Once posted, a nine-hole score will be treated as follows:
(i) Nine-hole scores must not be designated as T-Scores;
(ii) When two nine-hole scores are combined, the USGA Course Rating is the sum of each nine-hole USGA Course Rating and the Slope Rating is the average of the Slope Rating of the two nines (if the average is .5, it is rounded upward to the next whole number);
(iii) Two nine-hole scores combined to create an 18-hole score should be designated with the letter C (e.g., 85C). If either of the two nine-hole scores was posted via Internet (See Section 5-2a(vi)), the score should be designated CI;
(iv) Nine-hole scores are combined in the order that they are received into the player’s scoring record from any club or from any combination of nines, regardless of score type. For example, a front nine middle tee score could combine with a front nine back tee score made from any course.
An 18-hole score created by the combination of two nine-hole scores will display the date and course name (if applicable) of the latest nine hole score (e.g., April 29 and May 4 = May 4).
A nine-hole score will be retained for combination with another nine-hole score until it is older than the twentieth oldest eighteen-hole score in the scoring record, and nine-hole scores will be combined in the order they are received in the player’s record, and “not necessarily by date.”
Add the resulting table values if the unrated tees are longer than the rated tees, or subtract the resulting values if the unrated tees are shorter than the rated tees.
This method may also be used if a player plays a combination of tees. The player first determines the total yardage played then applies the above procedure.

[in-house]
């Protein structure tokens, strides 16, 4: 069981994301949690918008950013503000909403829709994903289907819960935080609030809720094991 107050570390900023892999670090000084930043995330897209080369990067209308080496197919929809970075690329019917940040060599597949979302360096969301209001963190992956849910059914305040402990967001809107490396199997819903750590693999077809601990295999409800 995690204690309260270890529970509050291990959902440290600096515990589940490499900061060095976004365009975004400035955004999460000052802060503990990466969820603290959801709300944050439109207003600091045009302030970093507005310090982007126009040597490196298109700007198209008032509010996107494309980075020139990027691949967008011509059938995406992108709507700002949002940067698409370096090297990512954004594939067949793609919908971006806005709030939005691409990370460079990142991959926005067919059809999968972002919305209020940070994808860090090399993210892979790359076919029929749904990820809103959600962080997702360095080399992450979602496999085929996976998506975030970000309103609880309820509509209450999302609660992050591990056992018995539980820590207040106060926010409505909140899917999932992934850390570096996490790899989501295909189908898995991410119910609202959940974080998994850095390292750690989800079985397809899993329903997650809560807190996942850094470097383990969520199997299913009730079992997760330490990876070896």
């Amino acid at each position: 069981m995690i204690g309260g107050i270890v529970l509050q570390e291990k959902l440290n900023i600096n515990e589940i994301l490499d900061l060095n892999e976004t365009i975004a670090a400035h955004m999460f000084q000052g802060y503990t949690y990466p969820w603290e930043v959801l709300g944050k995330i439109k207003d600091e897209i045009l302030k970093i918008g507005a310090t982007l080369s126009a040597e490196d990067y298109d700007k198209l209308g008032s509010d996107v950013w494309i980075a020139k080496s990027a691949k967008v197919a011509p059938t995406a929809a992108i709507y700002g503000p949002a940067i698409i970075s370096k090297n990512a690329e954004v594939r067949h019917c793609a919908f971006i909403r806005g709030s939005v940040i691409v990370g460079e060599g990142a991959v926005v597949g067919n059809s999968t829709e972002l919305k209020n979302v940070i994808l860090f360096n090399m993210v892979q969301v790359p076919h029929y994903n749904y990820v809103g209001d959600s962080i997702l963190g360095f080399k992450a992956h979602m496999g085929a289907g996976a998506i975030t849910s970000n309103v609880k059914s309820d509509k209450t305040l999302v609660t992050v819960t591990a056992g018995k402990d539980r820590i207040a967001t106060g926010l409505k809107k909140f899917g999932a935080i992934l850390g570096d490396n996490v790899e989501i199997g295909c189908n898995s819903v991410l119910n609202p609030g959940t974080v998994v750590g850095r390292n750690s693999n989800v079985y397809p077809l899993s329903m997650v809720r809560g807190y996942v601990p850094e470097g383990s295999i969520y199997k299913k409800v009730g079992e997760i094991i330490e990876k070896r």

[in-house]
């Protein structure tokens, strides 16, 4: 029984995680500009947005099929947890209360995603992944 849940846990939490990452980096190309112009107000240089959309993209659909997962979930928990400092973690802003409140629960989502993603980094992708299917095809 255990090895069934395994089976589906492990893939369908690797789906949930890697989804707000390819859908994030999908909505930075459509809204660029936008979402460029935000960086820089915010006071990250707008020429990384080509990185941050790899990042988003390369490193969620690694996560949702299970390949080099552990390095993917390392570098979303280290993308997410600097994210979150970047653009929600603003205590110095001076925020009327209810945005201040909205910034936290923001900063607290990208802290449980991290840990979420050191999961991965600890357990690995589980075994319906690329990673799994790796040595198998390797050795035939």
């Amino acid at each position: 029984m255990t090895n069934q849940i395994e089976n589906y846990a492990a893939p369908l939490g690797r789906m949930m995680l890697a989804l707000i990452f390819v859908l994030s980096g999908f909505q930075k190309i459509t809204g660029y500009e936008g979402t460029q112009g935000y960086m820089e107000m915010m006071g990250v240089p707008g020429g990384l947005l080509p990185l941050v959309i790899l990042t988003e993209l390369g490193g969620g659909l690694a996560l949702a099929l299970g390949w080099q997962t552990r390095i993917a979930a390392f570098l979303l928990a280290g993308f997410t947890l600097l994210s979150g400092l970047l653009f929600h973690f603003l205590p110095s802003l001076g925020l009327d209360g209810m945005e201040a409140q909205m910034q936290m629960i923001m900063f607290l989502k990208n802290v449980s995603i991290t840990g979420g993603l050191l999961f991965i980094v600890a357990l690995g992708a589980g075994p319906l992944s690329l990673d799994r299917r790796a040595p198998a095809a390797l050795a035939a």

If the committee in charge of a competition has used a combination of tees for a competition course, this procedure may be used. This procedure is not a substitute for a formal USGA Course Rating and Slope Rating.
For a nine-hole adjustment, the proper procedure is to use the actual yardage difference for the adjustment to the USGA Course Rating, and double the yardage difference to find the appropriate Slope Rating adjustment.
Example 1: A woman plays from the middle tees, which are not rated for women. The women’s USGA Course Rating from the forward tees is 71.6, with a Slope Rating of 119. The middle tees are 396 yards longer than the forward tees. She enters the 387 to 404 yard range, which corresponds to adding 2.2 to the USGA Course Rating and 5 to the Slope Rating of the forward tees. She will post her score with a USGA Course Rating of 73.8 (71.6 + 2.2) and a Slope Rating of 124 (119 + 5).
Example 2: A man plays nine holes from the forward tees, which are not rated for men. The men’s nine-hole USGA Course Rating from the middle tees is 34.8, with a Slope Rating of 117. The forward tees are 195 yards shorter than the middle tees. He enters the 187 to 208 yard range to subtract 0.9 from the USGA Course Rating and the 385 to 406 yard range (195 x 2 = 390) to subtract four from the Slope Rating of the middle tees. He will post his score with a USGA Course Rating of 33.9 (34.8 – 0.9) and a Slope Rating of 113 (117 – 4).
Note 1: If a player plays a course which does not have the necessary men’s or women’s USGA Course Rating and Slope Rating, the player should notify the authorized golf association that has jurisdiction in that area.
Note 2: If the yardage difference is more than 1,250 yards for women or 802 yards for men, the player finds one-half of the yardage difference on the table, doubles the corresponding numbers, and applies the procedure above. For example, if a man finds a yardage difference of 1,400 yards, he doubles the values for 700 yards from the table, and adds 6.4 (3.2 x 2) to the USGA Course Rating and 16 (8 x 2) to the Slope Rating.